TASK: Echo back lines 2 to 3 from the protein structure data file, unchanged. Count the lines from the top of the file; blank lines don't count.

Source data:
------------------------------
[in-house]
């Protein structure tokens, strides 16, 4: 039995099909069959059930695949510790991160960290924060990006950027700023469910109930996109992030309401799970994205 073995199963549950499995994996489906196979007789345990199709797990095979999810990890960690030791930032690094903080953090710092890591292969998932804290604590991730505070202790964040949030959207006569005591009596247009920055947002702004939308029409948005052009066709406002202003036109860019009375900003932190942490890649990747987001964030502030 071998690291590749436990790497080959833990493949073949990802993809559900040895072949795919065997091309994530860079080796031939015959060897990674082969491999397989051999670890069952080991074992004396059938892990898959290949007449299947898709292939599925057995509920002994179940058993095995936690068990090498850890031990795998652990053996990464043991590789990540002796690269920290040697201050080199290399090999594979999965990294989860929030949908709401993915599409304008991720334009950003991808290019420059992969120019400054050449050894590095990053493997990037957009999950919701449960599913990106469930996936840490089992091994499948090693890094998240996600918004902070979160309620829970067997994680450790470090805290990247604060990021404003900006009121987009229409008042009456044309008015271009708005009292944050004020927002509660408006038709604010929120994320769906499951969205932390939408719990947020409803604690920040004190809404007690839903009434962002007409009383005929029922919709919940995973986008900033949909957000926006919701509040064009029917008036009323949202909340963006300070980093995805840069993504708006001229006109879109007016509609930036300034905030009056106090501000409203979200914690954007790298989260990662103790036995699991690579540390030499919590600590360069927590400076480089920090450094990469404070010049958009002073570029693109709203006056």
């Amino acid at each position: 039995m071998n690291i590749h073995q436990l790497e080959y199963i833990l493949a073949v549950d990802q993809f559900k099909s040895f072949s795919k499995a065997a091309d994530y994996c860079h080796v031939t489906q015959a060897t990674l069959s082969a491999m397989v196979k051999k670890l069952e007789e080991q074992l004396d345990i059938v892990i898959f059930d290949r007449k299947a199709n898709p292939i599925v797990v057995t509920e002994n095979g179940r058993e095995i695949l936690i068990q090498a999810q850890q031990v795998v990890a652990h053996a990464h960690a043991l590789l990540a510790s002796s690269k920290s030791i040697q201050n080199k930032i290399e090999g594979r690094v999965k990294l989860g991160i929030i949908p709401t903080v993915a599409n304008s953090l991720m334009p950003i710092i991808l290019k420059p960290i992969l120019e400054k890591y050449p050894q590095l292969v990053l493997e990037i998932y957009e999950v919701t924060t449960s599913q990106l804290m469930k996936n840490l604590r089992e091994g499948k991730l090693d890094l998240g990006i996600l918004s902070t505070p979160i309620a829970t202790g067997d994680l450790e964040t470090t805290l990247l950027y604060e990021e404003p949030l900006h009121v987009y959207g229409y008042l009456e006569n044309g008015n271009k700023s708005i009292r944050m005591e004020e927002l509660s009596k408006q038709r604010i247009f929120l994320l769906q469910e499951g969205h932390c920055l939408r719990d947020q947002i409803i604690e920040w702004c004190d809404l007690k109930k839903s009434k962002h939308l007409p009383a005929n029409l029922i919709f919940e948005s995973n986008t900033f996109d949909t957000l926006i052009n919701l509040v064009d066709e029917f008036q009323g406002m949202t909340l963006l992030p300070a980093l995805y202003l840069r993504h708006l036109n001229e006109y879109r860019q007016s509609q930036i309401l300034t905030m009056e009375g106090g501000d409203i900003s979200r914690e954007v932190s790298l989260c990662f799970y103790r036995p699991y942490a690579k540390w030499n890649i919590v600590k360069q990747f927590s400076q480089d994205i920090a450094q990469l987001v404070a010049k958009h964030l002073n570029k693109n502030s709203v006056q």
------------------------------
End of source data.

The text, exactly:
């Protein structure tokens, strides 16, 4: 039995099909069959059930695949510790991160960290924060990006950027700023469910109930996109992030309401799970994205 073995199963549950499995994996489906196979007789345990199709797990095979999810990890960690030791930032690094903080953090710092890591292969998932804290604590991730505070202790964040949030959207006569005591009596247009920055947002702004939308029409948005052009066709406002202003036109860019009375900003932190942490890649990747987001964030502030 071998690291590749436990790497080959833990493949073949990802993809559900040895072949795919065997091309994530860079080796031939015959060897990674082969491999397989051999670890069952080991074992004396059938892990898959290949007449299947898709292939599925057995509920002994179940058993095995936690068990090498850890031990795998652990053996990464043991590789990540002796690269920290040697201050080199290399090999594979999965990294989860929030949908709401993915599409304008991720334009950003991808290019420059992969120019400054050449050894590095990053493997990037957009999950919701449960599913990106469930996936840490089992091994499948090693890094998240996600918004902070979160309620829970067997994680450790470090805290990247604060990021404003900006009121987009229409008042009456044309008015271009708005009292944050004020927002509660408006038709604010929120994320769906499951969205932390939408719990947020409803604690920040004190809404007690839903009434962002007409009383005929029922919709919940995973986008900033949909957000926006919701509040064009029917008036009323949202909340963006300070980093995805840069993504708006001229006109879109007016509609930036300034905030009056106090501000409203979200914690954007790298989260990662103790036995699991690579540390030499919590600590360069927590400076480089920090450094990469404070010049958009002073570029693109709203006056």
């Amino acid at each position: 039995m071998n690291i590749h073995q436990l790497e080959y199963i833990l493949a073949v549950d990802q993809f559900k099909s040895f072949s795919k499995a065997a091309d994530y994996c860079h080796v031939t489906q015959a060897t990674l069959s082969a491999m397989v196979k051999k670890l069952e007789e080991q074992l004396d345990i059938v892990i898959f059930d290949r007449k299947a199709n898709p292939i599925v797990v057995t509920e002994n095979g179940r058993e095995i695949l936690i068990q090498a999810q850890q031990v795998v990890a652990h053996a990464h960690a043991l590789l990540a510790s002796s690269k920290s030791i040697q201050n080199k930032i290399e090999g594979r690094v999965k990294l989860g991160i929030i949908p709401t903080v993915a599409n304008s953090l991720m334009p950003i710092i991808l290019k420059p960290i992969l120019e400054k890591y050449p050894q590095l292969v990053l493997e990037i998932y957009e999950v919701t924060t449960s599913q990106l804290m469930k996936n840490l604590r089992e091994g499948k991730l090693d890094l998240g990006i996600l918004s902070t505070p979160i309620a829970t202790g067997d994680l450790e964040t470090t805290l990247l950027y604060e990021e404003p949030l900006h009121v987009y959207g229409y008042l009456e006569n044309g008015n271009k700023s708005i009292r944050m005591e004020e927002l509660s009596k408006q038709r604010i247009f929120l994320l769906q469910e499951g969205h932390c920055l939408r719990d947020q947002i409803i604690e920040w702004c004190d809404l007690k109930k839903s009434k962002h939308l007409p009383a005929n029409l029922i919709f919940e948005s995973n986008t900033f996109d949909t957000l926006i052009n919701l509040v064009d066709e029917f008036q009323g406002m949202t909340l963006l992030p300070a980093l995805y202003l840069r993504h708006l036109n001229e006109y879109r860019q007016s509609q930036i309401l300034t905030m009056e009375g106090g501000d409203i900003s979200r914690e954007v932190s790298l989260c990662f799970y103790r036995p699991y942490a690579k540390w030499n890649i919590v600590k360069q990747f927590s400076q480089d994205i920090a450094q990469l987001v404070a010049k958009h964030l002073n570029k693109n502030s709203v006056q």